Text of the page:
Scholz calls on EU for more global cooperation in ‘multipolar’ world

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German Chancellor Olaf Scholz on Tuesday called for more global cooperation on equal terms instead of striving to turn the European Union into a third "world power" alongside the US and China.

"Those who are nostalgic for the dream of a European world power, those who serve national superpower fantasies, are stuck in the past," Scholz said in an address to the European Parliament in Strasbourg, France.

The German chancellor said the world order of the 21st century is "multi-polar" and not "bi- or tripolar."

Scholz's comments contrast with the positions of some other EU leaders, including French President Emmanuel Macron, who recently called for the bloc to become a global power alongside the US and China.

Scholz instead called in his speech on the EU's geopolitical orientation for negotiating new free trade agreements and partnerships on equal terms.

"Overcoming the consequences of colonialism must be an essential feature of any European partnership with the countries of Africa, Asia and Latin America," said Scholz.

Such partnerships should "leave behind the Eurocentric view of past decades," and improve food security, fight poverty and help protect the climate and the environment, he added.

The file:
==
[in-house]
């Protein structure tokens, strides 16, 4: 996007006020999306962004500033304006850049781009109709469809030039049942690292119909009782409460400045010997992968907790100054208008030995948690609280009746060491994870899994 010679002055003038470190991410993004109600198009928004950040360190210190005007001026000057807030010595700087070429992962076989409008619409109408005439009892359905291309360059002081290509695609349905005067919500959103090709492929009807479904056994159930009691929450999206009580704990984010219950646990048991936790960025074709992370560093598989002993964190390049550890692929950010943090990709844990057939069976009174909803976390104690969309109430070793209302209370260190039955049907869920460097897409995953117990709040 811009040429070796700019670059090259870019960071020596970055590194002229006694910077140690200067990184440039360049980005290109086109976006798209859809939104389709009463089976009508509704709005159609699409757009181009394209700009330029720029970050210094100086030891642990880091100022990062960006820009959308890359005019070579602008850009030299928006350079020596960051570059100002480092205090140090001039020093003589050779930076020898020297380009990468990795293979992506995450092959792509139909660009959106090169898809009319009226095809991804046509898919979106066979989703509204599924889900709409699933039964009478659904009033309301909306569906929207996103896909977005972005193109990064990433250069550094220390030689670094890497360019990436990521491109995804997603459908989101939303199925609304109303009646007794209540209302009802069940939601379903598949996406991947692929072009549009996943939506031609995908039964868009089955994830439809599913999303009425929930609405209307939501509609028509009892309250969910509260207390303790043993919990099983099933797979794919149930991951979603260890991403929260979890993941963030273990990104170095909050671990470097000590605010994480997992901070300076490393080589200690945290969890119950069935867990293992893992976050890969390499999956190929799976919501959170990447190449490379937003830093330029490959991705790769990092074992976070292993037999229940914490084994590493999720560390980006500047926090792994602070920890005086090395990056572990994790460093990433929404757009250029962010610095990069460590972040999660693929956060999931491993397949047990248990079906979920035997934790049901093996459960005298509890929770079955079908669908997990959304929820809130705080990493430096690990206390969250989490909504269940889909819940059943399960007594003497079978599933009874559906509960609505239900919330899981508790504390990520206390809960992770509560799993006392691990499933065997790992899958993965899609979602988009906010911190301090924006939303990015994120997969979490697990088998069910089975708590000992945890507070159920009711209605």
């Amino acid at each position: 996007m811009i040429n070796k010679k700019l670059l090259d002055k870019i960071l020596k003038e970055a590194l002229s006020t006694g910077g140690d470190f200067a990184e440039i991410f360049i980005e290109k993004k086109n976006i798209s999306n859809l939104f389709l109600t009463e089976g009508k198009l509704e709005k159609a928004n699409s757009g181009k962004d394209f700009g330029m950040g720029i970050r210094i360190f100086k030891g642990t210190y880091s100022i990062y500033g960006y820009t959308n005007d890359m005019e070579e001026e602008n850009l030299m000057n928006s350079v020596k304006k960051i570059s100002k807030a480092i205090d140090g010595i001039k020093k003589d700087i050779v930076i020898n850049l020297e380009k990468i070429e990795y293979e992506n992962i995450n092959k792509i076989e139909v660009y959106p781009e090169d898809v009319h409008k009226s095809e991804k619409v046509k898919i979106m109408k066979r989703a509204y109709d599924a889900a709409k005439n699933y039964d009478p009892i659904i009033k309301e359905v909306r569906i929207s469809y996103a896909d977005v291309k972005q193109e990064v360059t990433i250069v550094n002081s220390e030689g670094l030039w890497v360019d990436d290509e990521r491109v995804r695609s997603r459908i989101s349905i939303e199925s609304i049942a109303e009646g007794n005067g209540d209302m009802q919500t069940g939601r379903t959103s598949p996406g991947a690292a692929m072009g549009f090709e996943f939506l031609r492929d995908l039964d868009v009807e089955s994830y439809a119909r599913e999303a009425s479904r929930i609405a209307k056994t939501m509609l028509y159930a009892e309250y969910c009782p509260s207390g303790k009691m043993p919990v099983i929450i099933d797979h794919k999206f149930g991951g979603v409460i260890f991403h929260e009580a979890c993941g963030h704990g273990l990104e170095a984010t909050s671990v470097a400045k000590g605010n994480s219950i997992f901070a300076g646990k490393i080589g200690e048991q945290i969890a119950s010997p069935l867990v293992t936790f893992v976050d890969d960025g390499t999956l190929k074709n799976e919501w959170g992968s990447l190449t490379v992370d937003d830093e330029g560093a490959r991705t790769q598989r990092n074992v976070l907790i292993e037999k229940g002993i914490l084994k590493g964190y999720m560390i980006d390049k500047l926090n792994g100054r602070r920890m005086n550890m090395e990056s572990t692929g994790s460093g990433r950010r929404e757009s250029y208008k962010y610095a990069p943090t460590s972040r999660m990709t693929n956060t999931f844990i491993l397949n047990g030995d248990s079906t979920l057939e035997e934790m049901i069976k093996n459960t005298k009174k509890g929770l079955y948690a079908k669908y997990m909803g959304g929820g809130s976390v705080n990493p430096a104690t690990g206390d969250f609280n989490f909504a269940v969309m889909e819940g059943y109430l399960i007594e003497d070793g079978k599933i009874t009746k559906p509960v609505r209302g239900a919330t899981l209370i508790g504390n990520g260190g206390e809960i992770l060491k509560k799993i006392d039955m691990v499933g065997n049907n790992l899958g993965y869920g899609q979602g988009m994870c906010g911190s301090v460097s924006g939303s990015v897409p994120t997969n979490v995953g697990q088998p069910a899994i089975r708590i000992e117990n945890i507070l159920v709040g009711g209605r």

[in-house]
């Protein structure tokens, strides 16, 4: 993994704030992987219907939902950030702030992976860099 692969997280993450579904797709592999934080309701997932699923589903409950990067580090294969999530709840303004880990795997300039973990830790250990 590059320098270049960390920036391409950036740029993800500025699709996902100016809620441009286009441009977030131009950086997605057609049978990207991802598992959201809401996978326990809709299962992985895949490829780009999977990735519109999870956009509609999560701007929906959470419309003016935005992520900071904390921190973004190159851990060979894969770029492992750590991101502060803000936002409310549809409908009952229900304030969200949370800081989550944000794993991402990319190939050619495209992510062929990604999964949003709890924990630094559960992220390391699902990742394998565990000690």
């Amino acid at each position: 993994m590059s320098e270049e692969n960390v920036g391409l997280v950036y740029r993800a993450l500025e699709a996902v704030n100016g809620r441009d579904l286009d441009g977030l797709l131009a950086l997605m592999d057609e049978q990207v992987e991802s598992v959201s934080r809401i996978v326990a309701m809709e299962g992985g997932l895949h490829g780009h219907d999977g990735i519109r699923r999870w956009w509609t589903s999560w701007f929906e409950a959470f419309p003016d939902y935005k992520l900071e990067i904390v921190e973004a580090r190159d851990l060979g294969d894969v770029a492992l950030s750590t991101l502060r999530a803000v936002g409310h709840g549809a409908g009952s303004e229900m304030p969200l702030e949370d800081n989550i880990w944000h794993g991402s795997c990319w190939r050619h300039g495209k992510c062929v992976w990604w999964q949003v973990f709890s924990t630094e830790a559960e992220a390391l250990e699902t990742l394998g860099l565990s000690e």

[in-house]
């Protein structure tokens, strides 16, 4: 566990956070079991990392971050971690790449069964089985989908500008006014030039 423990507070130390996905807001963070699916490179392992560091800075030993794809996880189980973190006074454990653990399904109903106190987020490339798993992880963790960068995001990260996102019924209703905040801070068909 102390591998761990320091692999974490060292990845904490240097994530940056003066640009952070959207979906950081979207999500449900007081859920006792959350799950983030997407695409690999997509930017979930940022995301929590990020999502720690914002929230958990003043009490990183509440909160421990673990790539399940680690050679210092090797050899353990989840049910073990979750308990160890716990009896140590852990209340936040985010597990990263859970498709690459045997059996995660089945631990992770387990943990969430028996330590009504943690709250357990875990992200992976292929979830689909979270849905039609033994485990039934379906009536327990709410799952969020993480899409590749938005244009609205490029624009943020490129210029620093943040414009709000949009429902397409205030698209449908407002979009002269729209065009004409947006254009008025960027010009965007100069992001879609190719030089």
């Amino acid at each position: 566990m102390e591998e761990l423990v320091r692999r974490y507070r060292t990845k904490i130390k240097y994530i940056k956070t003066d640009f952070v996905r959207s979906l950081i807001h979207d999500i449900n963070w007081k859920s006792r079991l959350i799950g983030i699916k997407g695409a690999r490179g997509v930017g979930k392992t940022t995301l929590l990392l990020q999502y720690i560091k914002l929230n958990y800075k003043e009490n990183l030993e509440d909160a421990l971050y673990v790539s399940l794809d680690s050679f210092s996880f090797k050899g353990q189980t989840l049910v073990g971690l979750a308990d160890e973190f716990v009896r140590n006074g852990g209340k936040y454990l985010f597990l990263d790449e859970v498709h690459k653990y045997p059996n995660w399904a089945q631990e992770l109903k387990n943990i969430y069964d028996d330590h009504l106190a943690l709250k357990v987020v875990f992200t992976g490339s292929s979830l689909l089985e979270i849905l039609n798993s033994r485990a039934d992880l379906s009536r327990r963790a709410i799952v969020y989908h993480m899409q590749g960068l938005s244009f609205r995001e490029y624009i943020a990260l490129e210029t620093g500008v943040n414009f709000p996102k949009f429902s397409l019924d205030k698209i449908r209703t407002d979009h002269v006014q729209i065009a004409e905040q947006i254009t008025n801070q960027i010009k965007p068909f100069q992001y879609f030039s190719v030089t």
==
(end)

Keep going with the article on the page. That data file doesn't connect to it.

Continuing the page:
Scholz named the common economic area of Argentina, Brazil, Paraguay, and Uruguay, called Mercosur, Mexico, India, Indonesia, Australia and Kenya as examples for new free trade agreements.

"Europe must turn to the world," he said.

Addressing the EU's relations with China, Scholz said he continues to see Beijing as a partner despite shifts in relations.

"Our relationship with China is aptly described by the triad 'partner, competitor, systemic rival' — where rivalry and competition on China's part has undoubtedly increased," he said.

He supported a previous call by European Commission President Ursula von der Leyen that the bloc should reduce risks linked to its economic dependencies from Beijing.

Scholz said investing more in security and defence, civil resilience, technological sovereignty, reliable supply chains, and independence in critical raw materials would also strengthen the EU's relation with the US.

"The United States remains Europe's most important ally," he stated.

Scholz also spoke about reform needs within the European Union, including changes necessary to admit more countries to the now 27-strong union.

More decisions would have to be taken by the majority rather than unanimity, he said. Meanwhile insisting on democratic principles and the rule of law was "indispensable," he said.

Scholz said having granted official candidate status to countries of the Western Balkans, as well as Ukraine and Moldova was "a very central decision about the shape of a geopolitical Europe."

The speech came at a symbolic date, as the EU celebrates on May 9 the lasting peace between its members that followed the end of World War II in 1945.

"War between our peoples has become unimaginable — thanks to the European Union and to the benefit of all of us," Scholz stated.

But this dream is not a reality in all European countries, he said referring to the situation in Ukraine, promising Kiev support "as long as it is necessary."

  •  Scholz
  •  EU


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